Why I’m giving up women’s magazines – and what I’m reading instead


If you’ve spent any more than a minimal amount of time with me, you’ve probably heard one of my most-repeated rants – how much I hate women’s magazines.

Reasons why (that are generally included in the rant, if you’re unlucky enough to have not been treated to it already) include:

  • 85% of the magazine I paid £3.50 or more for is blatant advertising
  • Articles like “how to keep your man happy!!1!” and “how to lose 26lbs in a week!”
  • Body shaming. EVERYWHERE
  • Boring interviews with boring celebrities
  • The ‘beauty’ sections are shit. Literally, every ‘makeup tutorial’ is the same and requires £158 worth of products
  • Regular recycling of subject matter
  • The assumption that I am willing to spend £897 on a dress
  • Vapid, pointless and boring articles about pointless shit
  • Feeling openly patronised by the choice of subject matter
  • Whitewashing, photoshop, aspirations to the impossible
  • ‘Investment Pieces’
  • Underlying echoes of 1950’s gender roles
  • The niggling feeling that the entire women’s magazine industry is a conspiracy created by old white men to brainwash women

Despite the fact a version of this rant manages to escape my mouth a couple of times a month, and has done for the last few years, I somehow still manage to buy a women’s mag every now and then – which starts the entire cycle of ranting all over again.

So I decided that for 2017, I’m going to stop wasting my money on magazines. Elle, Cosmopolitan, Glamour, InStyle, Marie Claire and all you other ‘women’s interest’ publications out there – you can kiss goodbye to my hard earned cash! Even if you do include a really great ‘freebie’ – it’s not free if you just paid £4 for a steaming pile of dog turd. I see you, trying to influence my purchasing decisions with that Benefit mascara… I see you.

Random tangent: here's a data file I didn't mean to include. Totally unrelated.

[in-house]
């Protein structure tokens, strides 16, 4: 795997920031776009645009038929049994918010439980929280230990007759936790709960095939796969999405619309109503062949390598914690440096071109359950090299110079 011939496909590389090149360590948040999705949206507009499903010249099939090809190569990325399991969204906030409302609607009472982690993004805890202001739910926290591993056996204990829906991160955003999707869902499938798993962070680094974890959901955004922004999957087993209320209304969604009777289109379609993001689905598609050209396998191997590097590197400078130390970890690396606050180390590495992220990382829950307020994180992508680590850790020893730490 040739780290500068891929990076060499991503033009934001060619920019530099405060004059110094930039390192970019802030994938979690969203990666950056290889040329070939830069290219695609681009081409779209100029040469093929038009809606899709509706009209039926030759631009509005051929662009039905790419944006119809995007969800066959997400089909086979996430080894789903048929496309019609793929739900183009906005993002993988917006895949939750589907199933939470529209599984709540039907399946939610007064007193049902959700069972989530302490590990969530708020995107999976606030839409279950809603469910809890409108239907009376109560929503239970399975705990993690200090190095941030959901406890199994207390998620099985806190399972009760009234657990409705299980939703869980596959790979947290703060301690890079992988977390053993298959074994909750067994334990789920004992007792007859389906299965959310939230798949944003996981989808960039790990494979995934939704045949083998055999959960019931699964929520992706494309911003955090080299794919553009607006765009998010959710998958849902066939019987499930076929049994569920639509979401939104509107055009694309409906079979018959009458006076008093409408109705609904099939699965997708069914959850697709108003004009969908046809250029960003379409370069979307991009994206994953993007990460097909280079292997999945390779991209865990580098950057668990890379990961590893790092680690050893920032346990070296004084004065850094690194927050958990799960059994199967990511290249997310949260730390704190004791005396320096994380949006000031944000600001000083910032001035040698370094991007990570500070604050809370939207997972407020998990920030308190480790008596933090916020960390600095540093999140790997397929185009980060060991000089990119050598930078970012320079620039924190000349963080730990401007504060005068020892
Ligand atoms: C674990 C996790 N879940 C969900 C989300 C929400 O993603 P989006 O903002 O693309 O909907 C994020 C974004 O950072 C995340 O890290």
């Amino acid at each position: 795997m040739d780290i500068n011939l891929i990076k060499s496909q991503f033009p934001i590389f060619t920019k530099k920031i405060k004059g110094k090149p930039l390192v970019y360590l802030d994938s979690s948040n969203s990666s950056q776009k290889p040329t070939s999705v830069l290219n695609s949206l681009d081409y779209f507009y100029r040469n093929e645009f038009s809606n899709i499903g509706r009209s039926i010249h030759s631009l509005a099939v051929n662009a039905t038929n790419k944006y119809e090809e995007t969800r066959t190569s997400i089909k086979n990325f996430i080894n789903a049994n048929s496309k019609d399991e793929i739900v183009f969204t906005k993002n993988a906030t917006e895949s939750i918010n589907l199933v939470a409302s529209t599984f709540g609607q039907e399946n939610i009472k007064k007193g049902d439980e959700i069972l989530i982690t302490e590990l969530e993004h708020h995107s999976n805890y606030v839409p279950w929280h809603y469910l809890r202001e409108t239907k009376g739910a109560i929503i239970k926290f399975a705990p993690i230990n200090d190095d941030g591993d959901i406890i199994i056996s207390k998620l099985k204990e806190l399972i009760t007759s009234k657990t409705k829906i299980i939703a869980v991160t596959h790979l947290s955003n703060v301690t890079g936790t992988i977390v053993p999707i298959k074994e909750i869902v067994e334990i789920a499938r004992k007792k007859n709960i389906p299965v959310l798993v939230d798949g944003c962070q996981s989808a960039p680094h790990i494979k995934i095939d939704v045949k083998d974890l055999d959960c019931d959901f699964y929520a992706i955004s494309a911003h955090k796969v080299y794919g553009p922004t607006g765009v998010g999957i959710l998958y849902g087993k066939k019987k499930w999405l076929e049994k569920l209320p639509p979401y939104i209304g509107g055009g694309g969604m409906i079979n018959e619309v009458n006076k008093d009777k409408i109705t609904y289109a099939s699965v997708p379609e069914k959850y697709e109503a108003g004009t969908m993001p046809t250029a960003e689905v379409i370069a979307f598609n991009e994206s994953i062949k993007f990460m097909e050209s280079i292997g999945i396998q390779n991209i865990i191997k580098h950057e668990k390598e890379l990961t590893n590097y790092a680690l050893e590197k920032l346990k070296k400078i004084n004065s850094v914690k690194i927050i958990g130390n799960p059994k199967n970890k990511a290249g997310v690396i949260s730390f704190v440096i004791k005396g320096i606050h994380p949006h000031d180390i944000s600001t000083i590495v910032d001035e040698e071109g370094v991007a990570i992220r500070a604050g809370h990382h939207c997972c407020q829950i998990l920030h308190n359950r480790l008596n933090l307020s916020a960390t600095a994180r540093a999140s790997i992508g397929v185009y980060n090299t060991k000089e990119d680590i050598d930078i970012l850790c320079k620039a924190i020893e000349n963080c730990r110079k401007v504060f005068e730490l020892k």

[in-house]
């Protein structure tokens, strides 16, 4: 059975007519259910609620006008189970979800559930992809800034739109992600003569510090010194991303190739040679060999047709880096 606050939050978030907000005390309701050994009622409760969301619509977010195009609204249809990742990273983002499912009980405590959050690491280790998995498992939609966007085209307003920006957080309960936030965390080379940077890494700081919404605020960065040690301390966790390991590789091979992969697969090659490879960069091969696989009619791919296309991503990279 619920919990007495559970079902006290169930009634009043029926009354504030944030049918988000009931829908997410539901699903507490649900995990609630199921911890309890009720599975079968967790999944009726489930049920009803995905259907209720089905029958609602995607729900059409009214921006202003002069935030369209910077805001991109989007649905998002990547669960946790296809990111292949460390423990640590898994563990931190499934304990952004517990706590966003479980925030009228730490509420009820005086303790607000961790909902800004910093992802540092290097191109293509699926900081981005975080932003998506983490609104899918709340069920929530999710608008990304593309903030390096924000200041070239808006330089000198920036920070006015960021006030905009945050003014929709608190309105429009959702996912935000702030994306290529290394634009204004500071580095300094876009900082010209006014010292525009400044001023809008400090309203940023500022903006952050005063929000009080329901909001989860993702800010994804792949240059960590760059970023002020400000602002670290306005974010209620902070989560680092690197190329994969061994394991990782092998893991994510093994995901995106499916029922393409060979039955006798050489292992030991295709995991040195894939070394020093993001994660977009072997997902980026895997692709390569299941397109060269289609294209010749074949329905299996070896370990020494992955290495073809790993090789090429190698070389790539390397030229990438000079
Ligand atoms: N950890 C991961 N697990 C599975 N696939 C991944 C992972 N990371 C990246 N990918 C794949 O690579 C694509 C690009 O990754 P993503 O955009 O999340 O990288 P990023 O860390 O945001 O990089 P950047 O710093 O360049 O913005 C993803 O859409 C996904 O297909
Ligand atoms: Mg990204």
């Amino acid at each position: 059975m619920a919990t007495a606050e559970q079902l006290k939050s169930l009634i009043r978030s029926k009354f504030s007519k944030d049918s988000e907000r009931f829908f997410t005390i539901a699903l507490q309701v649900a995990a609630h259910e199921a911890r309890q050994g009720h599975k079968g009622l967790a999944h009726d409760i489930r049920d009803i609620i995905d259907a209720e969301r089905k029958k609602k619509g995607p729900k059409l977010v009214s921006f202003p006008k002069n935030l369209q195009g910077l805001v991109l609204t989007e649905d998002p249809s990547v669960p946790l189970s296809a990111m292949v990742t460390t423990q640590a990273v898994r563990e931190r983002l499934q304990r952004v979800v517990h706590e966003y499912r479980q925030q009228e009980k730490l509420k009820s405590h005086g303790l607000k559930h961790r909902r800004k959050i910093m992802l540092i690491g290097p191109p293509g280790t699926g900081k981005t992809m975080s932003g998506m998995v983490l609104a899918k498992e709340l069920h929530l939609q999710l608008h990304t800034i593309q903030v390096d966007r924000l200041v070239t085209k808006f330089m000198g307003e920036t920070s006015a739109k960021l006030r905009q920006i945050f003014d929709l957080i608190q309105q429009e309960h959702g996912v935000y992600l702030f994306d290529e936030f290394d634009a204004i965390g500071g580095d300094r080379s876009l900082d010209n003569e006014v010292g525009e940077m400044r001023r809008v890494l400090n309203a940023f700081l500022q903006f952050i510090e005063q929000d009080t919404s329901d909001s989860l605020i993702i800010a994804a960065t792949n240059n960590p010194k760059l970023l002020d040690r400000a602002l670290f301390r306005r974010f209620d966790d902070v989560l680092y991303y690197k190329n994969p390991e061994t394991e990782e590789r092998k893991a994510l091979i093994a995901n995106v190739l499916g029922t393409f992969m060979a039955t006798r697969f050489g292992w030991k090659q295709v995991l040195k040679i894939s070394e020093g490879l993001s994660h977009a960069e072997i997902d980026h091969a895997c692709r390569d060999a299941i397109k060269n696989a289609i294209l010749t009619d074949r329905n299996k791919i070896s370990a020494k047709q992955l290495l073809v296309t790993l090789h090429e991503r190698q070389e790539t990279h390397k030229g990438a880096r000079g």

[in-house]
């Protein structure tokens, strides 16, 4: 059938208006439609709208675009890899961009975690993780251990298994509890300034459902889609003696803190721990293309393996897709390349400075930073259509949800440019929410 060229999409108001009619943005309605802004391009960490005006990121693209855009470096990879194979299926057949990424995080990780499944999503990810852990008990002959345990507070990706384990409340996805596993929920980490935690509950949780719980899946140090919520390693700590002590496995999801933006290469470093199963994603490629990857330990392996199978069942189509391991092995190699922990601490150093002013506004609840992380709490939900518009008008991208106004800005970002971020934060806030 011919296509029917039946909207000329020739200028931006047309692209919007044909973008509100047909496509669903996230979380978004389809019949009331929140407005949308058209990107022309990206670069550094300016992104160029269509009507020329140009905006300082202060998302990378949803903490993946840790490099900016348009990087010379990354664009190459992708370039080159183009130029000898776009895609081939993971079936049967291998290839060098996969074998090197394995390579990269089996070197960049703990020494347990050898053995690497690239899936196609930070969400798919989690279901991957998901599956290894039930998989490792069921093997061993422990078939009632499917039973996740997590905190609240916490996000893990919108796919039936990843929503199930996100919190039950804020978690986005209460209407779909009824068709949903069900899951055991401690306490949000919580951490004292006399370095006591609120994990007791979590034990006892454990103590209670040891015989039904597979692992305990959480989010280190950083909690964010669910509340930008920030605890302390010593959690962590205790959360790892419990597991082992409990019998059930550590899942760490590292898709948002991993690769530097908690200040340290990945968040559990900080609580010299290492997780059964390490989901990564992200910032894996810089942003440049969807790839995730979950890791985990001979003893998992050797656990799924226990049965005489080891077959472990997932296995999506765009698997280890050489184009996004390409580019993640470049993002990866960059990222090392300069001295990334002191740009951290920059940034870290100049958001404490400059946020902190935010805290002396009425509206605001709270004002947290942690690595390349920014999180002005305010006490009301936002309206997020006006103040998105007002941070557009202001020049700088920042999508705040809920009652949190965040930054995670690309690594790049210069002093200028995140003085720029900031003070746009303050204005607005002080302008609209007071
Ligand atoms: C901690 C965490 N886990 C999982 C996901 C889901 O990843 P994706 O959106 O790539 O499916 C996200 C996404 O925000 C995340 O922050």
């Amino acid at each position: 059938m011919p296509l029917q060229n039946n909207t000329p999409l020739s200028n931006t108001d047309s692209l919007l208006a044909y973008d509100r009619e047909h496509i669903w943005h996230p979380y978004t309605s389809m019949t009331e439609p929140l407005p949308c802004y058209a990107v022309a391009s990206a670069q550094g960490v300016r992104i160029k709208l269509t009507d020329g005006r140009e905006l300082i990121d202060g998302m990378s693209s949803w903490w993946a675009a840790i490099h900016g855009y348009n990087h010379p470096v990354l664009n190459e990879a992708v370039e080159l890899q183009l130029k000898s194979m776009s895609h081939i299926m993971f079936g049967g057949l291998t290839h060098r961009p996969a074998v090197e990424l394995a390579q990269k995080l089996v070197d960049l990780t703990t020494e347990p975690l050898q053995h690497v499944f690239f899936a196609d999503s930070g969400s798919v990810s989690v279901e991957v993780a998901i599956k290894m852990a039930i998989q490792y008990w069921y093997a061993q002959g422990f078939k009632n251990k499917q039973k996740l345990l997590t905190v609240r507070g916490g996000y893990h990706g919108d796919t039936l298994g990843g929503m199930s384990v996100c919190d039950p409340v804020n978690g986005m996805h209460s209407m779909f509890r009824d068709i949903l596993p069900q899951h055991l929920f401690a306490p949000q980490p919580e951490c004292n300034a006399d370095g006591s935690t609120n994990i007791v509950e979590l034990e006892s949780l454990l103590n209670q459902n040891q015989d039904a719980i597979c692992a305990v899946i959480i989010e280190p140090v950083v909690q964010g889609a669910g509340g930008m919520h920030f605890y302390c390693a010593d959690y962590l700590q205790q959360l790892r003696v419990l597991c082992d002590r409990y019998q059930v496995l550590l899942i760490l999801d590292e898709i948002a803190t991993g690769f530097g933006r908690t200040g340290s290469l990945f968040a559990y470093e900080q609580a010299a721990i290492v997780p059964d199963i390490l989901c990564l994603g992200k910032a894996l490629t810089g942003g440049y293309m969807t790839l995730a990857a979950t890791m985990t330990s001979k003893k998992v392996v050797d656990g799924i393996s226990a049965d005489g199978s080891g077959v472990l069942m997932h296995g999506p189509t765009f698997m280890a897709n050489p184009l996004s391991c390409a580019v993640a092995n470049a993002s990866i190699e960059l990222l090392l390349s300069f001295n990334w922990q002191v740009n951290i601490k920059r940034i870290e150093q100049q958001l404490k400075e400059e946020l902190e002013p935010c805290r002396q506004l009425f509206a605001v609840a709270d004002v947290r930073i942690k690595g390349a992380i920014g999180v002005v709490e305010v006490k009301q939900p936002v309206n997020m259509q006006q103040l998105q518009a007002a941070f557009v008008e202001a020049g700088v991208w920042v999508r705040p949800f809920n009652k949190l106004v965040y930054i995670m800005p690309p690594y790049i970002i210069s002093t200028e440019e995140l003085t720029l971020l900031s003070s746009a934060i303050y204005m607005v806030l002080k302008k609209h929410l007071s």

I’m apparently not the only one who feels this way. While there is still a market out there, print advertising (the real driving monetary force behind magazines) is slowly dying. People now prefer to make purchase decisions by looking at brands’ websites, social media, and the opinions of real people they trust. Readership of magazines and newspapers has been dropping steadily for years – with the internet accessible from your pocket, it’s easier than ever before to curate your own feeds of information and entertainment that you are actually interested in. Magic!